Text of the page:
It's not as though we are talking about rival species fighting for dominance and survival. We all have the same scientific classification and the genetic difference between races is only .01 percent at best. Not only is this not statistically significant, it’s indicative of the archaic nature of our racial classifications. Yet we insist on taking things one step further and categorize each other on the basis of sexual orientation, gender identity, and other socialized gender roles. These misguided attempts to place humans into smaller and smaller groups only serve to illustrate that what some may perceive to be the fundamental human differences are in fact merely social constructs.

As for the characteristics that some argue necessitate these racial classifications, many of these certainly deserve attention, such as culture, religion, and biology; however, these are not race-specific but merely variations of the human experience, along with the aforementioned sexual orientation and gender identity. This means that focusing our energy on classifying individual humans based on something like phenotype is an illogical waste of time.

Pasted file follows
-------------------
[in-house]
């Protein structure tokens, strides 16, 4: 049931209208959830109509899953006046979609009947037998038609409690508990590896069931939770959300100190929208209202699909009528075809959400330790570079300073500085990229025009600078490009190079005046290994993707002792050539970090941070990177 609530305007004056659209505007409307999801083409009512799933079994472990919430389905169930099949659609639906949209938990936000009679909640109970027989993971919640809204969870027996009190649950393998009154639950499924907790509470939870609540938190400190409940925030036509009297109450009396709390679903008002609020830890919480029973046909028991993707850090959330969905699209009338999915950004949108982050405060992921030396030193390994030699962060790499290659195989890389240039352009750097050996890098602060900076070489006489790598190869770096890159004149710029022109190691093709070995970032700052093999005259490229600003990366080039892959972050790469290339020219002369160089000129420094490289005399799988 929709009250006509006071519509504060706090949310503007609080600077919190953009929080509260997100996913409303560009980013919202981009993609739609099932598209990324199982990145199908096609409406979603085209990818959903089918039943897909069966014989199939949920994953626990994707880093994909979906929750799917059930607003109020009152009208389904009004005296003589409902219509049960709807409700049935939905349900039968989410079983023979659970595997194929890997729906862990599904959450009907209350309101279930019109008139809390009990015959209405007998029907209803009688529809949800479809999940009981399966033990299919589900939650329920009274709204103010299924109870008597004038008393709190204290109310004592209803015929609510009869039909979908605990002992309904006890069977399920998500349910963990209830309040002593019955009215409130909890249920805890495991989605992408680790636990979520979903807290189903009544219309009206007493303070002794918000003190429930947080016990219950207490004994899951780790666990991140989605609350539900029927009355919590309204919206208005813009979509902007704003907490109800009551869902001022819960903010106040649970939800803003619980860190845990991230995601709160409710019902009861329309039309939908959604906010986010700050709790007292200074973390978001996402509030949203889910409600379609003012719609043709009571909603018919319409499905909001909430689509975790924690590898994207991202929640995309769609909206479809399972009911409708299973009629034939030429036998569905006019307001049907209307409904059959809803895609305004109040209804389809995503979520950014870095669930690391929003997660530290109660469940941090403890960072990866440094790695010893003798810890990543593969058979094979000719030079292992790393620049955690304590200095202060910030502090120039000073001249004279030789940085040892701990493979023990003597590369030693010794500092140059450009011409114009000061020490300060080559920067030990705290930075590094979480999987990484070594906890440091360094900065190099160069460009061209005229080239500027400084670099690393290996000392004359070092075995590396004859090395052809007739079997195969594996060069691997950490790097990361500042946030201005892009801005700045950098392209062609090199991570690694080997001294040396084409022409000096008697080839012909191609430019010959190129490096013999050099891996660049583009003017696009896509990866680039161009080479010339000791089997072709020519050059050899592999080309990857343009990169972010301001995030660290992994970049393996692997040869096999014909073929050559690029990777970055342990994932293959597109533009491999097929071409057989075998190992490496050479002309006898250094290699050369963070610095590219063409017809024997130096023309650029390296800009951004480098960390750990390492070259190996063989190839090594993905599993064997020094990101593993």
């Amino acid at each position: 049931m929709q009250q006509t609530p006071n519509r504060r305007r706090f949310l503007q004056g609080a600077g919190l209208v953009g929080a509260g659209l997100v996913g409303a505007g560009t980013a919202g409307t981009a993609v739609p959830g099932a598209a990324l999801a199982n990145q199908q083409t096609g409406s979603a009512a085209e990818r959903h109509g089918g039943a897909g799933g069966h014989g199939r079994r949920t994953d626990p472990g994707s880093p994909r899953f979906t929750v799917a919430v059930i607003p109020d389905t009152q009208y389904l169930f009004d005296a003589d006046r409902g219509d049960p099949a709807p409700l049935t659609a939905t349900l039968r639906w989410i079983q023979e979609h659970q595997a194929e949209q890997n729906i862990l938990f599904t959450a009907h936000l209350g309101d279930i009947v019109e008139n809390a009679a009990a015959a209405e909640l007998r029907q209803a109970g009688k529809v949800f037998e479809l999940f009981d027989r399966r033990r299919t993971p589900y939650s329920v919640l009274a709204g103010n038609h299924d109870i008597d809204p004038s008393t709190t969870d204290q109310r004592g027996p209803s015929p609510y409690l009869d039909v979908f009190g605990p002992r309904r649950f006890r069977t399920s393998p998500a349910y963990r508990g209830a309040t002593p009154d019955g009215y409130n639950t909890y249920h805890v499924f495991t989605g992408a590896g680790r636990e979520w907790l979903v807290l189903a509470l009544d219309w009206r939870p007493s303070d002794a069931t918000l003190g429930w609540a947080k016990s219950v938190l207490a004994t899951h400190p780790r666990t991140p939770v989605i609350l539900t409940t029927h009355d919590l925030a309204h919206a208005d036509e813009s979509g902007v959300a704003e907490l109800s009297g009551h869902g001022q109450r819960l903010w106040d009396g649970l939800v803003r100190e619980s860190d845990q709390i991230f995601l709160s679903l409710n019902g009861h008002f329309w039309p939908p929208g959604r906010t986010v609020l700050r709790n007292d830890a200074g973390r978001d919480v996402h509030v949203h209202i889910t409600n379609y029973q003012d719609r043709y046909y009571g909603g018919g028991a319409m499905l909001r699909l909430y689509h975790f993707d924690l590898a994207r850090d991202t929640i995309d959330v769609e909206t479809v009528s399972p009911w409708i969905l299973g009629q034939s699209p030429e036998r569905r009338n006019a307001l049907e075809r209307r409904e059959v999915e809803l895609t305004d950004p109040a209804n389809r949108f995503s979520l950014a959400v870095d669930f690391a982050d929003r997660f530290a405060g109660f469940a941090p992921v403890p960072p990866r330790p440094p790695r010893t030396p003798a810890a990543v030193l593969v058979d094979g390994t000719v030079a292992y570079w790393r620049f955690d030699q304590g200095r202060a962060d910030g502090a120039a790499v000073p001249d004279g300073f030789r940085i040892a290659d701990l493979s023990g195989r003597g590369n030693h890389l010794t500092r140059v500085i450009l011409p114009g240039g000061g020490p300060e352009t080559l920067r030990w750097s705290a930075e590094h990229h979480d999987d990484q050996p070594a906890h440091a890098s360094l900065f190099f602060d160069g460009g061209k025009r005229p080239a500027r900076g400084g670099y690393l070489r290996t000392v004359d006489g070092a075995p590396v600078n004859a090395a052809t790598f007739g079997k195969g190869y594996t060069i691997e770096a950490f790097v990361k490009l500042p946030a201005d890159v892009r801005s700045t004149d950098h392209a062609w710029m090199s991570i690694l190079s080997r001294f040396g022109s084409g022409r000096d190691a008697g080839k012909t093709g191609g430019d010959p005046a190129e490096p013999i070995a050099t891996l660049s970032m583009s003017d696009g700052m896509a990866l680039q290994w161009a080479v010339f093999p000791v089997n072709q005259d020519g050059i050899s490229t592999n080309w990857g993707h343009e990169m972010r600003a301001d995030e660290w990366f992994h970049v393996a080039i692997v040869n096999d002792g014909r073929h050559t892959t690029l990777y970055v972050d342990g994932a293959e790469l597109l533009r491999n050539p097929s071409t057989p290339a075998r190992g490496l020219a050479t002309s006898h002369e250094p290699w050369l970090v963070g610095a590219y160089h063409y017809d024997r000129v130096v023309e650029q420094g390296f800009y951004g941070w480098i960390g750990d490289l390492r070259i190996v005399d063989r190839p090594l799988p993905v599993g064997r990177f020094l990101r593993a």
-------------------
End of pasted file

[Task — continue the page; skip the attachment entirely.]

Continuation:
If we wish to acknowledge human differences, and in turn learn to understand and incorporate these differences, it takes more than checking the box that best describes the color of someone’s skin or viewing sexuality from a heteronormative perspective. In reality, it requires that our minds be so open that we don't even consciously acknowledge these superficial differences. As easy as it may be to see our subtle variations as inescapable differences, it would be more beneficial to realize that for every small difference observed an uncanny amount of genetic similarity goes unseen.

Thanks for another great review, Shana.

This book came up recently in my WS class. While the book is ostensibly about tolerance (and other concepts that undermine equality), it's really about the abuse of power. I could see using it as a collection of talking points to challenge systems of oppression with regard to reproductive autonomy, marriage equality, drug use, prostitution, etc. As a class assignment, we did the exercise (there are 30 of them in the book) on resolving the abortion debate -- that led to an intense and thought provoking discussion.

Tolerance is fine unless you are the one being tolerated. Have you ever heard an oppressed person say that all they want is the dominant culture to be more tolerant of them?

A question in the book: "Why did the Reverend Dr. Martin Luther King, Jr. never promote tolerance?" is answered by a quotation from the author's study on tolerance and oppression -- "Tolerance, are you kidding? It's an insult. It's how white people feel better about themselves while continuing to hate Blacks." I assume that's the same experience for other groups who have been oppressed. Good review Shana. Thanks.